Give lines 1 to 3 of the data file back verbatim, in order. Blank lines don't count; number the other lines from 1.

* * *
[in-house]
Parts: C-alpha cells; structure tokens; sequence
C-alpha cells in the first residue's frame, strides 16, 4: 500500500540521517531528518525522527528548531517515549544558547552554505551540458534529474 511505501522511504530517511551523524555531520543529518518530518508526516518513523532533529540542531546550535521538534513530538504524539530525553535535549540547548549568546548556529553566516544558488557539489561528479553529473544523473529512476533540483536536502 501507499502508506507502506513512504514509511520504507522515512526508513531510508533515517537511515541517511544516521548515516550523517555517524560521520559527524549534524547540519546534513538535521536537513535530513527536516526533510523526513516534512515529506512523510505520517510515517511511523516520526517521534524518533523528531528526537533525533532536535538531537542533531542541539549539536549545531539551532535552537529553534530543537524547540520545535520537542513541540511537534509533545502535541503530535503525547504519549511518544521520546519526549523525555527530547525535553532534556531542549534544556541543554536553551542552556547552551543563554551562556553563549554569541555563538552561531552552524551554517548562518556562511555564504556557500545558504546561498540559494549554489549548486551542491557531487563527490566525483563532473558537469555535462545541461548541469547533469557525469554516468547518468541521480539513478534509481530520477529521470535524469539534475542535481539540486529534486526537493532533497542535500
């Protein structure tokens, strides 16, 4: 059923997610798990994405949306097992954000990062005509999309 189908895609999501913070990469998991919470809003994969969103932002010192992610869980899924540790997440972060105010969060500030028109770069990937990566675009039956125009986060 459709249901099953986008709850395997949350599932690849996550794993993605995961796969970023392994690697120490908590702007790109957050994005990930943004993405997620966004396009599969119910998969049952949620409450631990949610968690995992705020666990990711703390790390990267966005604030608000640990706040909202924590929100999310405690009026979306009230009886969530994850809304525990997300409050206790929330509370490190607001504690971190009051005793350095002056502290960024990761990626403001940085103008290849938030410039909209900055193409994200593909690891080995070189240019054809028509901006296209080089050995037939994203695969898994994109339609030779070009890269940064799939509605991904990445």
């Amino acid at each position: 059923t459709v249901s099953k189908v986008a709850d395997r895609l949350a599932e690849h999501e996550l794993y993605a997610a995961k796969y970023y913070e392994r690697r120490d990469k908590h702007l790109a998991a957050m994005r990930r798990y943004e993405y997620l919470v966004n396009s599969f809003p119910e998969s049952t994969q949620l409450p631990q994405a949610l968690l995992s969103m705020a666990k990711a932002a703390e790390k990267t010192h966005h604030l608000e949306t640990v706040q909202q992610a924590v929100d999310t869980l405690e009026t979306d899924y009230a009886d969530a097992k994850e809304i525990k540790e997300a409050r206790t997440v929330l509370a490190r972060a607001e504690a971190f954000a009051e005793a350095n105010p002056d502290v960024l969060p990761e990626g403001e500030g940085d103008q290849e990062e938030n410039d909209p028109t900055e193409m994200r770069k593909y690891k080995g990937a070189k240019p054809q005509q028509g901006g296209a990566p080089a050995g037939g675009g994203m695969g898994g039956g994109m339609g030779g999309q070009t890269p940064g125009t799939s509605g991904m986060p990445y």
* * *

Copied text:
[in-house]
Parts: C-alpha cells; structure tokens; sequence
C-alpha cells in the first residue's frame, strides 16, 4: 500500500540521517531528518525522527528548531517515549544558547552554505551540458534529474 511505501522511504530517511551523524555531520543529518518530518508526516518513523532533529540542531546550535521538534513530538504524539530525553535535549540547548549568546548556529553566516544558488557539489561528479553529473544523473529512476533540483536536502 501507499502508506507502506513512504514509511520504507522515512526508513531510508533515517537511515541517511544516521548515516550523517555517524560521520559527524549534524547540519546534513538535521536537513535530513527536516526533510523526513516534512515529506512523510505520517510515517511511523516520526517521534524518533523528531528526537533525533532536535538531537542533531542541539549539536549545531539551532535552537529553534530543537524547540520545535520537542513541540511537534509533545502535541503530535503525547504519549511518544521520546519526549523525555527530547525535553532534556531542549534544556541543554536553551542552556547552551543563554551562556553563549554569541555563538552561531552552524551554517548562518556562511555564504556557500545558504546561498540559494549554489549548486551542491557531487563527490566525483563532473558537469555535462545541461548541469547533469557525469554516468547518468541521480539513478534509481530520477529521470535524469539534475542535481539540486529534486526537493532533497542535500